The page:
In 2013, the school launched its Junior Deferral program, in which Harvard College juniors can apply to the Law School under the condition that, if they are accepted, they work for at least two years before coming back to campus. Soban said the launch of the program, which is still in its pilot stage, was “100 percent” part of the effort to bring students to the Law School already having worked for a few years.
Though these recent efforts may indicate otherwise, Soban maintained that winning admission into the Law School is not necessarily more difficult for students coming straight from college.
“For someone who doesn’t have work experience, it’s not harder per se,” Soban said. “But I want to see in an application that you have those same characteristics, and you have that kind of experience and focus, and not that Law School is a default option for you.”
She also said that she encourages students admitted straight out of college to make use of the school’s deferral policy, which allows them to defer attendance a year or two in “almost every situation requested,” Soban wrote in an email.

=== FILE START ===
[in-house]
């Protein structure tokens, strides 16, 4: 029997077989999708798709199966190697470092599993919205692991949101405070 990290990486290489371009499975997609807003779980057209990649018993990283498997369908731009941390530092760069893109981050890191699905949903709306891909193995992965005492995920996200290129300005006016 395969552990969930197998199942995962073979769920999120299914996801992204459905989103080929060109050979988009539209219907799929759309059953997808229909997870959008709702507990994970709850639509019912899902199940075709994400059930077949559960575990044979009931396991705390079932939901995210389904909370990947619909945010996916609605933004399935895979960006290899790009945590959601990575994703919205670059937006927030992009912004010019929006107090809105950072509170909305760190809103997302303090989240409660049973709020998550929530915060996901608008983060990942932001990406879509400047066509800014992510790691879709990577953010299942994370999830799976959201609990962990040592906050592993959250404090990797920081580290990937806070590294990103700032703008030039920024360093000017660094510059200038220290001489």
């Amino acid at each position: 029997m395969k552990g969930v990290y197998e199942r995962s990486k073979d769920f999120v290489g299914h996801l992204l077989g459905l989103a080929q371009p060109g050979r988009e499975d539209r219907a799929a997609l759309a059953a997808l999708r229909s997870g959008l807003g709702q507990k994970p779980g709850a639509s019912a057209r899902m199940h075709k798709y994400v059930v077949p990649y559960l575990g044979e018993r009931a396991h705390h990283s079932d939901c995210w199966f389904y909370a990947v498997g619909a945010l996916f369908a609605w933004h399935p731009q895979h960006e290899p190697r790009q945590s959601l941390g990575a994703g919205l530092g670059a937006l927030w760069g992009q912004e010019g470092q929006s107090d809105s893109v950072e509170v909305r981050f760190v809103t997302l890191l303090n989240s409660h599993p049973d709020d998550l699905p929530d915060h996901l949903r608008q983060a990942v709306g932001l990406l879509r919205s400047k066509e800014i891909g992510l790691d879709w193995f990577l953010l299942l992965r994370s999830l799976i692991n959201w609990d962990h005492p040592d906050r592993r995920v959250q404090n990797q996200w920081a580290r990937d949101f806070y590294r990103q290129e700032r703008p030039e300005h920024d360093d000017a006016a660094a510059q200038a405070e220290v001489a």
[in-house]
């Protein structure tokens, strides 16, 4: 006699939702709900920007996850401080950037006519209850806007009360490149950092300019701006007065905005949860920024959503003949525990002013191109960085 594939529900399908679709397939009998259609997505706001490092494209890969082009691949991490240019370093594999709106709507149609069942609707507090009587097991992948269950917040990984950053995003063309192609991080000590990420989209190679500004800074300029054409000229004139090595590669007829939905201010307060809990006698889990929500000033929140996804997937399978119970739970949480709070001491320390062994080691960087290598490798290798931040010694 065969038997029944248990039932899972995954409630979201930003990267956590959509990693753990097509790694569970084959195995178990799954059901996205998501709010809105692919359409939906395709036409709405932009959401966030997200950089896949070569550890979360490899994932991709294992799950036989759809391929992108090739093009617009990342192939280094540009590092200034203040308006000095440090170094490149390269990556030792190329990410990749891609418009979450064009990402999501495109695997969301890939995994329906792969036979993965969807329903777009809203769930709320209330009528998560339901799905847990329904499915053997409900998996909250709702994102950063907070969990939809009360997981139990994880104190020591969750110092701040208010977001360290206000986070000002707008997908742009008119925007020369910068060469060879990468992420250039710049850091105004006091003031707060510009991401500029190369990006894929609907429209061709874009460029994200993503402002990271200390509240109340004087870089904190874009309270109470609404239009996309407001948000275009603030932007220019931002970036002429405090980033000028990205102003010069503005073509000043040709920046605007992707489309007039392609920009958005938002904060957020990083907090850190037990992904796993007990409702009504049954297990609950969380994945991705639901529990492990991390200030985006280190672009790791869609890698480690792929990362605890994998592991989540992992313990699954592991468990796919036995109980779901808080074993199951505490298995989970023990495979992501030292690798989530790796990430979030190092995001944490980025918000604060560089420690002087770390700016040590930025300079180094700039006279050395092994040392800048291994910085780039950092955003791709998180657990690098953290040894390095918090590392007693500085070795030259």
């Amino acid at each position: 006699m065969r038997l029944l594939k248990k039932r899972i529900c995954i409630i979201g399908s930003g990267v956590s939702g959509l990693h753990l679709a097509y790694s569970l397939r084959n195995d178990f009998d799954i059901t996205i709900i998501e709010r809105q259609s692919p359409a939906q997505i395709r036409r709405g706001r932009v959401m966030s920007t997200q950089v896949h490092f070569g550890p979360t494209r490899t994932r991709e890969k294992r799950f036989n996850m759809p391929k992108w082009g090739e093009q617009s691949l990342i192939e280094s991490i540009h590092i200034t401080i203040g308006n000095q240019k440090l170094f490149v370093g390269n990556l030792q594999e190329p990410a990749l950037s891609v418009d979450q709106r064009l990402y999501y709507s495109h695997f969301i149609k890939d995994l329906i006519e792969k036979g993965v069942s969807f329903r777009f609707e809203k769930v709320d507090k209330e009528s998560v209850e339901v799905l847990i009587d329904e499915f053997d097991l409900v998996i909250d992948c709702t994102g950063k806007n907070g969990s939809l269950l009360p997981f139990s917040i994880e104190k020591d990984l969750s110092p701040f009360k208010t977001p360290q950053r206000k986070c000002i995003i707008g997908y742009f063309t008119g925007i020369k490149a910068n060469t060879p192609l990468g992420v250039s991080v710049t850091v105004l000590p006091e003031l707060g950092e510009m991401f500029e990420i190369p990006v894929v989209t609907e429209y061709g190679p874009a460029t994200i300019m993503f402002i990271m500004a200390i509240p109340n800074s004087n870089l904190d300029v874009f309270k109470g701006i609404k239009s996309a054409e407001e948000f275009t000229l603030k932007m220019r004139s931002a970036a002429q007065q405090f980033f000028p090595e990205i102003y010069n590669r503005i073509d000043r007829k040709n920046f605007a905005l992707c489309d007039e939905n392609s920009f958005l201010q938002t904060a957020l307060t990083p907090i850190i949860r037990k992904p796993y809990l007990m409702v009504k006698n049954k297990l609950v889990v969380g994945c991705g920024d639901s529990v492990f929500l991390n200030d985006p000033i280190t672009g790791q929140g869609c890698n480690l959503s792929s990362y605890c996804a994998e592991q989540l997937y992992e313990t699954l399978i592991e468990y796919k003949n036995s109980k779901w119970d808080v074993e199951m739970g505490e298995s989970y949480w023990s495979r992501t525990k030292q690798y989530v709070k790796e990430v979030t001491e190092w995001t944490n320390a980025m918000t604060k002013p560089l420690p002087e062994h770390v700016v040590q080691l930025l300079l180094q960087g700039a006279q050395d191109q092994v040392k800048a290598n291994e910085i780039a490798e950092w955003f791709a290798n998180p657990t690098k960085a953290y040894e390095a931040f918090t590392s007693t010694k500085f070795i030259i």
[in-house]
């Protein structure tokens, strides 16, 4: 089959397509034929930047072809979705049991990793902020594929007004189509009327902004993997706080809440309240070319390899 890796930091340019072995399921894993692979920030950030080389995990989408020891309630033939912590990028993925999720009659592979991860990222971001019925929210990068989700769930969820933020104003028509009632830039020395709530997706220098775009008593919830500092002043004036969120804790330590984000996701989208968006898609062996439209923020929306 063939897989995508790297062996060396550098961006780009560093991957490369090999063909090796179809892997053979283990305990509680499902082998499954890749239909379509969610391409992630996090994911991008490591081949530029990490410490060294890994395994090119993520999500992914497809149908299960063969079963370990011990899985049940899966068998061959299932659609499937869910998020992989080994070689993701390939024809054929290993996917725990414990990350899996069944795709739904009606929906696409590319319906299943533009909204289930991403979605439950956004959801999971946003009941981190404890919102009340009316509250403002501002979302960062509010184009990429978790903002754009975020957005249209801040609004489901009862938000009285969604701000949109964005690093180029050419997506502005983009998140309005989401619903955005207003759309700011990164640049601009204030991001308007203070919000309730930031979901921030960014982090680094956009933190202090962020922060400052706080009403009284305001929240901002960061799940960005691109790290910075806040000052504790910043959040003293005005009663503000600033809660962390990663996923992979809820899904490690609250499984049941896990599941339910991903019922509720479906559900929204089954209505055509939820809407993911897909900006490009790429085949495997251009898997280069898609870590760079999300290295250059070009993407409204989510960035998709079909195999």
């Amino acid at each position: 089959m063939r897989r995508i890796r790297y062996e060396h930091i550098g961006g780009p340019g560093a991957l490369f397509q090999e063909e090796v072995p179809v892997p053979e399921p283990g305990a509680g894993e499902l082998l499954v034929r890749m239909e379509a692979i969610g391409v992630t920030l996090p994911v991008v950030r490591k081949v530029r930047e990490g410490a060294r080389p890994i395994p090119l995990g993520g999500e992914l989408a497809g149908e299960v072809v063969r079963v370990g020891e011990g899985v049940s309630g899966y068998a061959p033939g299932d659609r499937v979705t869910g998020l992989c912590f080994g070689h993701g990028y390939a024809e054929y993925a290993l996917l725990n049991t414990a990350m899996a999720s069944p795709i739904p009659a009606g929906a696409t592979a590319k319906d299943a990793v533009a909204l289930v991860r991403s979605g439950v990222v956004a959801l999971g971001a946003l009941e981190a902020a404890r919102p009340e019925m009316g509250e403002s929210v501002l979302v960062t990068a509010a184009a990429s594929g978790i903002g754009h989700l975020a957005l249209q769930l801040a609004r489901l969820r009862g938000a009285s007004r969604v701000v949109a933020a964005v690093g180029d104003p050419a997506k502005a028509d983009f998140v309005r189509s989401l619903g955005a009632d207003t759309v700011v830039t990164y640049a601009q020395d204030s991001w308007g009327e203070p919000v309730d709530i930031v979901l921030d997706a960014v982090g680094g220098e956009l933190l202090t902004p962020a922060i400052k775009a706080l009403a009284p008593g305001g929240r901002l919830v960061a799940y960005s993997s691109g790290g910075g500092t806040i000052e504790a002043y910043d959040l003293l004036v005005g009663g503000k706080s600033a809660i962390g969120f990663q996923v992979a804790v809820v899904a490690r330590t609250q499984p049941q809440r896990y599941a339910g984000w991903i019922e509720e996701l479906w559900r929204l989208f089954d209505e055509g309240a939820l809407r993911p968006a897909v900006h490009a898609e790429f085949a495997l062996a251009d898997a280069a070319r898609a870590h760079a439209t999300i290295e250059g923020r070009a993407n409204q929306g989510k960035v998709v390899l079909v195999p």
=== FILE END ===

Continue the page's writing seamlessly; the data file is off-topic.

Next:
Soban emphasized that the time between college and Law School is not a “gap year”—she said she wants to see applicants “actually engaging in active employment, or in active graduate study.”
But for others involved in the admissions process, including Richard J. Lazarus, one of the Law School professors who reviews admissions files and approves admissions, this preference for work experience can boost an applicant’s chance for success.
“At some point, I’ll start to discount the GPA, or I’ll start to discount the LSAT, because I actually see that they’re very serious about what it is, and they’re not just writing an essay,” Lazarus said. “Anyone can write an essay.”
Employment is not just an advantage in the admissions process; once applicants become students, Law School professors, students, and deans maintain that the benefits of having worked for a few years endure, both in the classroom setting and in the pursuit for a job in the law.
For Law School professor Richard H. Fallon, the difference between students with and without work experience is noticeable: He said that in his experience, “disproportionately the students that I have thought the best and most interesting were students who had some time out.”
“It’s not that this is an absolute necessity for being a first-rate law student, but my experience suggests that it’s a help,” Fallon added.